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CRANE, LUCY (1842–1882), art critic, born on 22 Sept. 1842 in Liverpool, was the daughter of Thomas Crane [q. v.], portrait and miniature painter. From Liverpool the family removed to Torquay in 1845. Lucy Crane afterwards went to school in London, and in 1859 the family left Torquay for London. From an early age Lucy Crane showed considerable taste and skill in drawing and colouring. Circumstances, however, turned her attention to general educational work. She became an accomplished musician, and was not only distinguished for her delicacy of touch as an executant, but also for the classical refinement of her taste and her knowledge of the earlier Italian and English. She devoted her leisure to literature, writing in both verse and prose. She contributed to the ‘Argosy,’ and wrote the original verses (‘How Jessie was Lost,’ ‘The Adventures of Puffy,’ ‘Annie and Jack in London,’ and others) and rhymed versions of well-known nursery legends for her brother Walter's coloured toy-books. The selection and arrangement of the accompaniments to the nursery songs in the ‘Baby's Opera’ and ‘Baby's Bouquet’ are also due to her; and a new translation by her of the ‘Hausmärchen’ of the Brothers Grimm was illustrated by her brother, Walter Crane. In the last few years of her life Lucy Crane delivered lectures in London and the north on ‘Art and the Formation of Taste,’ which after her death were illustrated and published by Thomas and Walter Crane (1882), together with a short and appreciative notice of the authoress. She died on 31 March 1882, at the house of a friend at Bolton-le-Moors.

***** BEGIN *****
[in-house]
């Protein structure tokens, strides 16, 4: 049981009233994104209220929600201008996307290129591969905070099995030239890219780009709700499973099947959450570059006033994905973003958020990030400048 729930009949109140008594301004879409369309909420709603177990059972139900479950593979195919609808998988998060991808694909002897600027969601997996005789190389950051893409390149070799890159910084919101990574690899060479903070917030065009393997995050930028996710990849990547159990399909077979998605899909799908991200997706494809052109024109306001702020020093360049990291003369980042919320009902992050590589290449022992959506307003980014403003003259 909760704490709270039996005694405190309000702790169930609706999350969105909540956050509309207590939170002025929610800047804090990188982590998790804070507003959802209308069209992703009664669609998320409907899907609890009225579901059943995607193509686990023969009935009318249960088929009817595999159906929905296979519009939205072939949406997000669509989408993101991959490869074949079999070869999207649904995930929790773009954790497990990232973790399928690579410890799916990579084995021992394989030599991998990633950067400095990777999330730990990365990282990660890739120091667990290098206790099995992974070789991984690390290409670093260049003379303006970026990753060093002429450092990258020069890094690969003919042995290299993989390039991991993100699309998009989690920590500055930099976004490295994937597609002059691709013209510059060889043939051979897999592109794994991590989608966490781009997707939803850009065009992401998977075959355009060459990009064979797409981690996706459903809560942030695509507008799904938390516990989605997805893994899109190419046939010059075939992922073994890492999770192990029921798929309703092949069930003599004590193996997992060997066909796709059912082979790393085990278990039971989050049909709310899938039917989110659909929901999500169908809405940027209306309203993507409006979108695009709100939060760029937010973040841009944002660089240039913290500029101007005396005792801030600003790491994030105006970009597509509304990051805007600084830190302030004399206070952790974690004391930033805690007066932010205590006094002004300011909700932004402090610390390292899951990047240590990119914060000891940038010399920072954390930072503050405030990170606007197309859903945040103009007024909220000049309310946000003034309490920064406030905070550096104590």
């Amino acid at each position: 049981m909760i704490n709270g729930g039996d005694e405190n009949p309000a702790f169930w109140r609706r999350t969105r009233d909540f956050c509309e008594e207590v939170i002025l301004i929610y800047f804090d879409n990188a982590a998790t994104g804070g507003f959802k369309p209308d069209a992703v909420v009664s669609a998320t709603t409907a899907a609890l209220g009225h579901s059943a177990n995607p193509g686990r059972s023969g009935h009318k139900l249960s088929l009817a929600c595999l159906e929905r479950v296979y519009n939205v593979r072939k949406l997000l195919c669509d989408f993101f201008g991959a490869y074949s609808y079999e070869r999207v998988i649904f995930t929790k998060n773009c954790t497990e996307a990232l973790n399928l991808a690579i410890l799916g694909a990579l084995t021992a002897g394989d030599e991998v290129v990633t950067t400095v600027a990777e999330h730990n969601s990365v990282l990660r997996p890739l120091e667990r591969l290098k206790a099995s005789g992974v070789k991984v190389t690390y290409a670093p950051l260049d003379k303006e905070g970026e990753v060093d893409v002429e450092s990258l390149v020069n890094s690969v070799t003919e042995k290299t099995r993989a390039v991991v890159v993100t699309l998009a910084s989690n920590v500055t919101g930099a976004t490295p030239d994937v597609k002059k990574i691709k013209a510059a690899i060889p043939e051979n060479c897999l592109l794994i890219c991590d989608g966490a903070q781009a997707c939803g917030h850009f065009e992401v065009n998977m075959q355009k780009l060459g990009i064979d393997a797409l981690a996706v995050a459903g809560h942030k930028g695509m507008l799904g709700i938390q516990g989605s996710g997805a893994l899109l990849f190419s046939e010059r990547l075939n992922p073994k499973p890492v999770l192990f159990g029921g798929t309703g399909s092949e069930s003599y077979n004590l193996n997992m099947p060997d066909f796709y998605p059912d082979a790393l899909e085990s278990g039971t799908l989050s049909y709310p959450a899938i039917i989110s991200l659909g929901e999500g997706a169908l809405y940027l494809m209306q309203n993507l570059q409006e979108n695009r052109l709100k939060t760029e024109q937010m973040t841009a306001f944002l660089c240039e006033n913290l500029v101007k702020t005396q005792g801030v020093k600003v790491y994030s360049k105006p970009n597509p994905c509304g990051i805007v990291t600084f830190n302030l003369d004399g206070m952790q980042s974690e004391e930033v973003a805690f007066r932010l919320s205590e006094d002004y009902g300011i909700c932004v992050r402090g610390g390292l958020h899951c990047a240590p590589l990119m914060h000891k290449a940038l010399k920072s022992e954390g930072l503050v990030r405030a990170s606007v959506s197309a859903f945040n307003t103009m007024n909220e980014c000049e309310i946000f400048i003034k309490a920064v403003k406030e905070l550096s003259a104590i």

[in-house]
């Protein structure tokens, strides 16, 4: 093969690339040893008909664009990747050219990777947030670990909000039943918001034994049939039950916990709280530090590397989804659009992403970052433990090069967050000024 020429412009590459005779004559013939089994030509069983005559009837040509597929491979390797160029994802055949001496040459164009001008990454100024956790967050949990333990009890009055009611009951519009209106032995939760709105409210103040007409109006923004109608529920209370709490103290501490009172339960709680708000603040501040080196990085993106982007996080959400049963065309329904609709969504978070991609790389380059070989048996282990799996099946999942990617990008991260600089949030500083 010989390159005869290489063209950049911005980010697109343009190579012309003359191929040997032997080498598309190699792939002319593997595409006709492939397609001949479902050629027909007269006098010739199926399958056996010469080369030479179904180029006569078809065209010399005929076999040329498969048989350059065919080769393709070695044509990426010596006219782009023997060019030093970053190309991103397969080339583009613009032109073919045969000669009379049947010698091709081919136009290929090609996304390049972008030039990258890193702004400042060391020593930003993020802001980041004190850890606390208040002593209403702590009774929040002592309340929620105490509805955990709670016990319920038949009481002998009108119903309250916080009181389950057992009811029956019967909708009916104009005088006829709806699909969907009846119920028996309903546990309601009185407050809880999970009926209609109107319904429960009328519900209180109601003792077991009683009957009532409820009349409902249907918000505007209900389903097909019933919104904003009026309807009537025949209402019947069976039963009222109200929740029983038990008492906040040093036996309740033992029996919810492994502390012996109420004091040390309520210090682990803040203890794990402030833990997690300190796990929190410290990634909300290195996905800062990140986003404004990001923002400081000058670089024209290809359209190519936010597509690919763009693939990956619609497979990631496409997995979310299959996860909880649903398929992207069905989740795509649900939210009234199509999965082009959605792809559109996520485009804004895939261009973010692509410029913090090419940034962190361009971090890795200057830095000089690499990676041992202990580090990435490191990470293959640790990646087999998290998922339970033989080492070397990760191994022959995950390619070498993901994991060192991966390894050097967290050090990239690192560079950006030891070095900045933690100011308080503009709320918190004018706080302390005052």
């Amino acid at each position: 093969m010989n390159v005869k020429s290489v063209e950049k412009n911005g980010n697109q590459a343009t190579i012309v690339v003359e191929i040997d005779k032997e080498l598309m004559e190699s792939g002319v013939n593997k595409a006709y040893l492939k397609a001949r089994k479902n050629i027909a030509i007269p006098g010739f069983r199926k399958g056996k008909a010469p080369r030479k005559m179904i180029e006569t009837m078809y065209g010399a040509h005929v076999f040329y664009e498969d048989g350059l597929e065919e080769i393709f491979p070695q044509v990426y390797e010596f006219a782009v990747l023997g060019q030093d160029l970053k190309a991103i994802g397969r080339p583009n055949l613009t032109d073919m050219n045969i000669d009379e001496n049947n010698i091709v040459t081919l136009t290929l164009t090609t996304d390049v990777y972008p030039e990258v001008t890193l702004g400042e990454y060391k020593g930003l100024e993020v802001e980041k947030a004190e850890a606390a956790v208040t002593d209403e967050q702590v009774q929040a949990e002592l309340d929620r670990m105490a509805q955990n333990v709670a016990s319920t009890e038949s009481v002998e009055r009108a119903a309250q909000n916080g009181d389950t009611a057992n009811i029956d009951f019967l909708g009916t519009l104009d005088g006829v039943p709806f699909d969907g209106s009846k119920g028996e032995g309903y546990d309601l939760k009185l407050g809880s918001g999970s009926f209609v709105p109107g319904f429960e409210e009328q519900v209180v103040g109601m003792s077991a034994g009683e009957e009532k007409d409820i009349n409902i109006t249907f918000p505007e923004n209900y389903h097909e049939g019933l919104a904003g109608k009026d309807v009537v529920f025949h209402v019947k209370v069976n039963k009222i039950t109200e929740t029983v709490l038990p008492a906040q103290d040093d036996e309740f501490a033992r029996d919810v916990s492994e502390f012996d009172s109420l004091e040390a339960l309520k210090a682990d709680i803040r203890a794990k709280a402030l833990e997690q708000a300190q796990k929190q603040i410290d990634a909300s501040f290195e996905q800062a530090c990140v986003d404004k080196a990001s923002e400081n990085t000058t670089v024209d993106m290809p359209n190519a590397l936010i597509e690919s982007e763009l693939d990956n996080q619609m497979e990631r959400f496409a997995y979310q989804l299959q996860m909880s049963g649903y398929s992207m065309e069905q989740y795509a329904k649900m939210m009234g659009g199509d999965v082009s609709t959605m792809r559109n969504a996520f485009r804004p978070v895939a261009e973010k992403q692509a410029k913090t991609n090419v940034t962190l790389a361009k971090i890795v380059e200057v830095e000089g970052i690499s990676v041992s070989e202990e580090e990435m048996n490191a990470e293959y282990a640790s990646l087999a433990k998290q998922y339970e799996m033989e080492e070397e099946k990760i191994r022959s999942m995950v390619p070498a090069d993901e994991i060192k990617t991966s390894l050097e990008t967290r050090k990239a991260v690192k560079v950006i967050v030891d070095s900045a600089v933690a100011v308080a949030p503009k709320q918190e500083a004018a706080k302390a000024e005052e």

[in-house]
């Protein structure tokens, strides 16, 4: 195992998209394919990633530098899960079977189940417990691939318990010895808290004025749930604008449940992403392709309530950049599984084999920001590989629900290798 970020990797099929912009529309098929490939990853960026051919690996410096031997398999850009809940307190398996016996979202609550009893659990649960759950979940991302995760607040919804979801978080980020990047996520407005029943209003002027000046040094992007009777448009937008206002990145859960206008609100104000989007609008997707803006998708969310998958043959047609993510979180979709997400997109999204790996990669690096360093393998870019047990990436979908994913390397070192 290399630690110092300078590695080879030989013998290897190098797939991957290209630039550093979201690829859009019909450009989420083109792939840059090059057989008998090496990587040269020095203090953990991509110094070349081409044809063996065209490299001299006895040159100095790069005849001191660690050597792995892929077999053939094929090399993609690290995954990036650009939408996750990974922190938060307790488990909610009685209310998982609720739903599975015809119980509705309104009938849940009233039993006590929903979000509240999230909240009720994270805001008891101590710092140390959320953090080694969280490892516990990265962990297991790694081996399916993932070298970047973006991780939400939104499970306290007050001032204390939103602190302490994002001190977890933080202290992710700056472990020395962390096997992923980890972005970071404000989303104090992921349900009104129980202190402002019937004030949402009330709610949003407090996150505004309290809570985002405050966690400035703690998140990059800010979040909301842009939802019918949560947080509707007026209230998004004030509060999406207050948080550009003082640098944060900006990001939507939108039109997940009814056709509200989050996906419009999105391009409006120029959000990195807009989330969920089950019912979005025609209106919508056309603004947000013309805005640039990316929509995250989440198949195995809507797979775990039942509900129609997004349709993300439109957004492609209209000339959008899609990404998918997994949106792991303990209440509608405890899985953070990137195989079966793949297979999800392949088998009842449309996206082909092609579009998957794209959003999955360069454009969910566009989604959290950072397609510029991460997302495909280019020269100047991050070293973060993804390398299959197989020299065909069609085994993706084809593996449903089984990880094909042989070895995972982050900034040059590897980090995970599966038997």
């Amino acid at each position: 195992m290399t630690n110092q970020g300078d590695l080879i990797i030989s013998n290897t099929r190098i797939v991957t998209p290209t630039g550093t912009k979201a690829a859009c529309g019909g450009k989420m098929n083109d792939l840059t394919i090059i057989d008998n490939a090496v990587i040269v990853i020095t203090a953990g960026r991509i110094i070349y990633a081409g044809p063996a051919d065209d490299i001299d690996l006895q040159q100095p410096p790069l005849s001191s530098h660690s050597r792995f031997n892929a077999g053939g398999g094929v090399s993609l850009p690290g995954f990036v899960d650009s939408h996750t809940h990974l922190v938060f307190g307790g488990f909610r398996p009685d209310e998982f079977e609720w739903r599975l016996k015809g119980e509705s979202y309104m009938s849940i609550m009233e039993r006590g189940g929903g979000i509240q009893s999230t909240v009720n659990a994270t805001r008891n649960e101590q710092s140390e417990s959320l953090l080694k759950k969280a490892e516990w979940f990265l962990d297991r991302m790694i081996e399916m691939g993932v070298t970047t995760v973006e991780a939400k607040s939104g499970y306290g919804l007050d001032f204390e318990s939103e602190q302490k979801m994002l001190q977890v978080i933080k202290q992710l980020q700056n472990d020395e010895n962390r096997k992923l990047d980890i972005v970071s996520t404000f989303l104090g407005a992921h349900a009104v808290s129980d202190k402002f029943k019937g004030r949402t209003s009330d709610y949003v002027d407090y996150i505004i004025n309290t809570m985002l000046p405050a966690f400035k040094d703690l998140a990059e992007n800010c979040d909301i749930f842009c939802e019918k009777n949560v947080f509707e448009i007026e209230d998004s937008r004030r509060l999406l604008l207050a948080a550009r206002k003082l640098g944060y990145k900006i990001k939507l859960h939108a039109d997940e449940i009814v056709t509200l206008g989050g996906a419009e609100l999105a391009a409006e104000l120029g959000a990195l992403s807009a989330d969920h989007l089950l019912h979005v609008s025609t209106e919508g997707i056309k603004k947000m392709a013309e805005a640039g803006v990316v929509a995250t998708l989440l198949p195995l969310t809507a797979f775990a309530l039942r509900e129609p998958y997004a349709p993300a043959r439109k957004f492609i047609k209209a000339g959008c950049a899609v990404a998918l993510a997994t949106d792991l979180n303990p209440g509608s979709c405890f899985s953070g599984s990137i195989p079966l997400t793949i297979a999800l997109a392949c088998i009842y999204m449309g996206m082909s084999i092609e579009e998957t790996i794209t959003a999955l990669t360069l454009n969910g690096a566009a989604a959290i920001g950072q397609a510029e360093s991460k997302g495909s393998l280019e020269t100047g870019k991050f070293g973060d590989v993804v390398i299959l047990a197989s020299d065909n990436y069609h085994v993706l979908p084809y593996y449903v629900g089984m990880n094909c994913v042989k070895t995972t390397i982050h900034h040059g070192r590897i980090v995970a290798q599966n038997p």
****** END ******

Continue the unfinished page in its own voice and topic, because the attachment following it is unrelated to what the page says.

[Notice as above; information furnished by her brother, Mr. Walter Crane.]

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